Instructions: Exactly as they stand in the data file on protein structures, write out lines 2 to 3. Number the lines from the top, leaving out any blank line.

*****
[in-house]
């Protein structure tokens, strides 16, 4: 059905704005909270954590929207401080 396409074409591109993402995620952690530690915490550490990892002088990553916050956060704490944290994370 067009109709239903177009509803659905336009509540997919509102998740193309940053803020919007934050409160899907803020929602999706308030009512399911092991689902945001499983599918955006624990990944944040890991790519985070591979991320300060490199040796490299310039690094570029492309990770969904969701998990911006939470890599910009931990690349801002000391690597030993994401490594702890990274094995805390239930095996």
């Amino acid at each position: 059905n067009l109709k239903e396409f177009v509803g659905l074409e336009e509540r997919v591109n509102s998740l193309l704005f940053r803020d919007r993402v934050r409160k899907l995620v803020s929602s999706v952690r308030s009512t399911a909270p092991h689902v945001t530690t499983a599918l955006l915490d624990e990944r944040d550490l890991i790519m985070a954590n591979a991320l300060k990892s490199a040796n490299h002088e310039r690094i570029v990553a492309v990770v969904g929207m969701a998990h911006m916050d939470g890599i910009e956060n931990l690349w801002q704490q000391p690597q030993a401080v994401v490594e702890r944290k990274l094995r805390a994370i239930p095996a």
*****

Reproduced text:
């Protein structure tokens, strides 16, 4: 059905704005909270954590929207401080 396409074409591109993402995620952690530690915490550490990892002088990553916050956060704490944290994370 067009109709239903177009509803659905336009509540997919509102998740193309940053803020919007934050409160899907803020929602999706308030009512399911092991689902945001499983599918955006624990990944944040890991790519985070591979991320300060490199040796490299310039690094570029492309990770969904969701998990911006939470890599910009931990690349801002000391690597030993994401490594702890990274094995805390239930095996």
């Amino acid at each position: 059905n067009l109709k239903e396409f177009v509803g659905l074409e336009e509540r997919v591109n509102s998740l193309l704005f940053r803020d919007r993402v934050r409160k899907l995620v803020s929602s999706v952690r308030s009512t399911a909270p092991h689902v945001t530690t499983a599918l955006l915490d624990e990944r944040d550490l890991i790519m985070a954590n591979a991320l300060k990892s490199a040796n490299h002088e310039r690094i570029v990553a492309v990770v969904g929207m969701a998990h911006m916050d939470g890599i910009e956060n931990l690349w801002q704490q000391p690597q030993a401080v994401v490594e702890r944290k990274l094995r805390a994370i239930p095996a």